“Value impairment is at an all time high”

Gary Klesch, founder of the eponymous investment boutique, says distressed assets in Europe have mushroomed, already adding up to a $150bn investment opportunity.

Gary Klesch is looking forward to taking advantage of one of the biggest market opportunities he has ever come across. The London-based founder of Klesch & Company is preparing to raise a new fund to invest in distressed debt, a market which he says has got more to offer to savvy investors than ever before.

“Our view is that there will be a long, long period of value impairment affecting a lot of companies”, he says. “If it is a barometer of evidence, the number of phone calls we’re getting daily from investors wanting to invest in distressed, I would suggest it’s at an all time high.”

Klesch, who has spent nearly three decades in the business of investing in securities that trade at substantial discounts to their nominal value, believes the value of total impaired asset in Europe alone has recently shot up to $150bn. He says there will be more as the outlook continues to be bleak, with bank debt and corporate bonds being among the prime targets.

A recurring theme in Klesch’s conversation is the idea that distressed debt offers great upside, but also requires people to master a raft of complex problems. Among the main reasons he cites as to why few players, particularly in Europe, have managed to build a successful franchise in this market is the fact that there is a multitude of jurisdictions, each embodying their own bankruptcy code and often jointly impacting on any given turnaround situation. That corporate funding structures and creditor hierarchies have become increasingly complicated doesn’t make life any easier either.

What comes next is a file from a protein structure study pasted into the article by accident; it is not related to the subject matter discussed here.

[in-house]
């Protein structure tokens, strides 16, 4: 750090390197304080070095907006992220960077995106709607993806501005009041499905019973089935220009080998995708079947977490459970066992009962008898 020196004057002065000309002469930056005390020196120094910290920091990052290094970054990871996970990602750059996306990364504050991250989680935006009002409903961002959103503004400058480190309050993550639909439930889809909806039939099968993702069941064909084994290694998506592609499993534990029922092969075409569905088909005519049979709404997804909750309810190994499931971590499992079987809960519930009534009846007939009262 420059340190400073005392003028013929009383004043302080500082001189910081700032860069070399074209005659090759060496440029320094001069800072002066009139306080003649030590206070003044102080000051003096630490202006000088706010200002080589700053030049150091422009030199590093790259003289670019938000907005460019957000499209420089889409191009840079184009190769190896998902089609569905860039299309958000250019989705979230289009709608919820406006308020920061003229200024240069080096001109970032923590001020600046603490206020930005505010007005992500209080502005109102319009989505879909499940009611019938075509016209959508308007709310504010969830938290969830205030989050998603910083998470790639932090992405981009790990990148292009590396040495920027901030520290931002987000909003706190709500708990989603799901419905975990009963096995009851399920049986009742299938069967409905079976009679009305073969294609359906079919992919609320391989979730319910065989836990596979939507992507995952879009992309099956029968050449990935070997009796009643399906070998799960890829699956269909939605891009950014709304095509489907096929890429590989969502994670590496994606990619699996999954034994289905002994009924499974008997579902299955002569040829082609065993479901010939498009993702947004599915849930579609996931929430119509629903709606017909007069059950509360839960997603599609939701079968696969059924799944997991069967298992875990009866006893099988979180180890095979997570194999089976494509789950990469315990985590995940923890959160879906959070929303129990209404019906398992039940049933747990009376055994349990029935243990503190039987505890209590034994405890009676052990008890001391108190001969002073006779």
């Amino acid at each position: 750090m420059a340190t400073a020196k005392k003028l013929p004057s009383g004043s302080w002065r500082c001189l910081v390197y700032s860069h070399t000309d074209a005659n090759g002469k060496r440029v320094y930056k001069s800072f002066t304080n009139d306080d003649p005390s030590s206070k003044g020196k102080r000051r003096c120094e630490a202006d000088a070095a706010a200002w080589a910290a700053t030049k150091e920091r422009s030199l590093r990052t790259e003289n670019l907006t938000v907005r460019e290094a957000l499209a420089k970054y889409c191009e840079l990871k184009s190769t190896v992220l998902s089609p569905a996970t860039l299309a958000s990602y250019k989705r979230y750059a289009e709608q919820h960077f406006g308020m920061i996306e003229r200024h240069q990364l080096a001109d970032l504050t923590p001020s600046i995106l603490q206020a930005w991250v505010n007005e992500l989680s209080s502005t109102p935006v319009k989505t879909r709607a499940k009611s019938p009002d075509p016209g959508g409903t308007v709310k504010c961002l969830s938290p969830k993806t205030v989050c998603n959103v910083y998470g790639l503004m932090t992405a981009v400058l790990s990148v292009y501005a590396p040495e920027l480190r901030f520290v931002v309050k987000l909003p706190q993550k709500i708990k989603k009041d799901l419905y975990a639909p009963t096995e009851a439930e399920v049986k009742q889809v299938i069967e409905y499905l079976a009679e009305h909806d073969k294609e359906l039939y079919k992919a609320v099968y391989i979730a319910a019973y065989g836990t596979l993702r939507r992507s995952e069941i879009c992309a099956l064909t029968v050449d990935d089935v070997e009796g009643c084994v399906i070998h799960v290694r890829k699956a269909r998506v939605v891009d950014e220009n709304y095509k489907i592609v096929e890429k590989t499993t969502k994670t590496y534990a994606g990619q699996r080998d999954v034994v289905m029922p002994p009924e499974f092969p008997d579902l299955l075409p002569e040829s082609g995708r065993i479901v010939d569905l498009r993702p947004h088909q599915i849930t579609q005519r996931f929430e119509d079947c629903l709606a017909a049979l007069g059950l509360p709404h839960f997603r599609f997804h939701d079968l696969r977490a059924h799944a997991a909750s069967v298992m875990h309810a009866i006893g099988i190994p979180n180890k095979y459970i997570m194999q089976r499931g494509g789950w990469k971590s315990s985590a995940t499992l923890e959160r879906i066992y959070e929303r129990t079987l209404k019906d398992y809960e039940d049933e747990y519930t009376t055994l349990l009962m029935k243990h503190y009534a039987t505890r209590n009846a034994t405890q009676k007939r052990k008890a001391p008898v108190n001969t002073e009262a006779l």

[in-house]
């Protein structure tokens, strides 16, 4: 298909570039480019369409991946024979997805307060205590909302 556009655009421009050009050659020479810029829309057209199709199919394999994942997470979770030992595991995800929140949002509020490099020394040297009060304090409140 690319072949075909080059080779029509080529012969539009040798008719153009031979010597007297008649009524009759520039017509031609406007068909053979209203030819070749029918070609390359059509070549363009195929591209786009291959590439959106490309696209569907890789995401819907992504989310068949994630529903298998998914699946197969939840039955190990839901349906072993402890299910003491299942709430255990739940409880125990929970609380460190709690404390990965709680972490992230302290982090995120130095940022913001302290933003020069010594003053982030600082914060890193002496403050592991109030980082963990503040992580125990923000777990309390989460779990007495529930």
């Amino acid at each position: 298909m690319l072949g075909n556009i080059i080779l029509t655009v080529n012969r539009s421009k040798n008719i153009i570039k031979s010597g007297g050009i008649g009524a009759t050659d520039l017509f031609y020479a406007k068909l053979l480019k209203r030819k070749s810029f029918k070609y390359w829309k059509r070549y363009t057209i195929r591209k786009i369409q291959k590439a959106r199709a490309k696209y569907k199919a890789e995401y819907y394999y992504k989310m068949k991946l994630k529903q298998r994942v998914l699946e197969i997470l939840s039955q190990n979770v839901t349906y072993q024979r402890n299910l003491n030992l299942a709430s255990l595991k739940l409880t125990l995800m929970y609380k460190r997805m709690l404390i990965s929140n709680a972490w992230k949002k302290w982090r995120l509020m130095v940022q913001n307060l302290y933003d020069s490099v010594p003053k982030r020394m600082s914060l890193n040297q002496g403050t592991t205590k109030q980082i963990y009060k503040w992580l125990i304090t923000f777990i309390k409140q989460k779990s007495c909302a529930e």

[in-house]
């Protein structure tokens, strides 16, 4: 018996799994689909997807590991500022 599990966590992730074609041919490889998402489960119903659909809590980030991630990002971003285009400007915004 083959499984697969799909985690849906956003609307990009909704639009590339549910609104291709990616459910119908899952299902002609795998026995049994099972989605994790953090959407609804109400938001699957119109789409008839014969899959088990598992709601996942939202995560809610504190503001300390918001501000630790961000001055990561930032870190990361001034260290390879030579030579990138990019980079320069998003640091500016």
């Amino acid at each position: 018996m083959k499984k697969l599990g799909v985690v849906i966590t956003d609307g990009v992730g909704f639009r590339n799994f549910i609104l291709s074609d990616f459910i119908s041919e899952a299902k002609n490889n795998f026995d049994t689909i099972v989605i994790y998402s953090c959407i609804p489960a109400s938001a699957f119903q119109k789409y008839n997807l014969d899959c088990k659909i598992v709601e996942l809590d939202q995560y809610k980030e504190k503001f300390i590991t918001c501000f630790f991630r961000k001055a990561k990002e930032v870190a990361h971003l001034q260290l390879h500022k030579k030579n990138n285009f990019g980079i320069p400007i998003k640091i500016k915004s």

Nevertheless, says Klesch, distressed debt is a major buzzword in today’s market, adding that therein lies a danger. “There are a lot of available assets that are value impaired, and there is a lot of money waiting to go in there – but there are few people in between who understand the risks. The propensity to misinvest in this area is huge.”